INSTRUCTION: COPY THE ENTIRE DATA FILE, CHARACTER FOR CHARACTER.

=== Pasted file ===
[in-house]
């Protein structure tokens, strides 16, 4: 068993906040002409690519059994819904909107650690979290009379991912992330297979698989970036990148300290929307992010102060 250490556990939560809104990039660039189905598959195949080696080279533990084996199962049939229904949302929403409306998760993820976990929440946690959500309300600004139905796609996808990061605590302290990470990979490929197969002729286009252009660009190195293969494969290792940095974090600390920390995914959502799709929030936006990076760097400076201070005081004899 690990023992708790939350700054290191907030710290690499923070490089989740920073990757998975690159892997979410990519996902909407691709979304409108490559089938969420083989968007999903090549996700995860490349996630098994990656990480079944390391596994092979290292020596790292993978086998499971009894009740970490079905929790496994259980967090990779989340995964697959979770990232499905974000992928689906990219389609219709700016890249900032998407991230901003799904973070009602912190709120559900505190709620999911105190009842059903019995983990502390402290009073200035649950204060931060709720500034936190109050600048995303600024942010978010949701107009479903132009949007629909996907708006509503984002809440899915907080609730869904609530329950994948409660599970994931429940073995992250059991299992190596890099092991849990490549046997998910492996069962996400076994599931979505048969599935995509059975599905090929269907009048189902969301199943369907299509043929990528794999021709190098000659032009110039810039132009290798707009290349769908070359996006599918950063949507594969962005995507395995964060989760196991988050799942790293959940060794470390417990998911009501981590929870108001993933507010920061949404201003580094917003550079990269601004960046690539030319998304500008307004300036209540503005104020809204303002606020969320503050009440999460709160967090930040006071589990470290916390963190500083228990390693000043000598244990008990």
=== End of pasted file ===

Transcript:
[in-house]
């Protein structure tokens, strides 16, 4: 068993906040002409690519059994819904909107650690979290009379991912992330297979698989970036990148300290929307992010102060 250490556990939560809104990039660039189905598959195949080696080279533990084996199962049939229904949302929403409306998760993820976990929440946690959500309300600004139905796609996808990061605590302290990470990979490929197969002729286009252009660009190195293969494969290792940095974090600390920390995914959502799709929030936006990076760097400076201070005081004899 690990023992708790939350700054290191907030710290690499923070490089989740920073990757998975690159892997979410990519996902909407691709979304409108490559089938969420083989968007999903090549996700995860490349996630098994990656990480079944390391596994092979290292020596790292993978086998499971009894009740970490079905929790496994259980967090990779989340995964697959979770990232499905974000992928689906990219389609219709700016890249900032998407991230901003799904973070009602912190709120559900505190709620999911105190009842059903019995983990502390402290009073200035649950204060931060709720500034936190109050600048995303600024942010978010949701107009479903132009949007629909996907708006509503984002809440899915907080609730869904609530329950994948409660599970994931429940073995992250059991299992190596890099092991849990490549046997998910492996069962996400076994599931979505048969599935995509059975599905090929269907009048189902969301199943369907299509043929990528794999021709190098000659032009110039810039132009290798707009290349769908070359996006599918950063949507594969962005995507395995964060989760196991988050799942790293959940060794470390417990998911009501981590929870108001993933507010920061949404201003580094917003550079990269601004960046690539030319998304500008307004300036209540503005104020809204303002606020969320503050009440999460709160967090930040006071589990470290916390963190500083228990390693000043000598244990008990």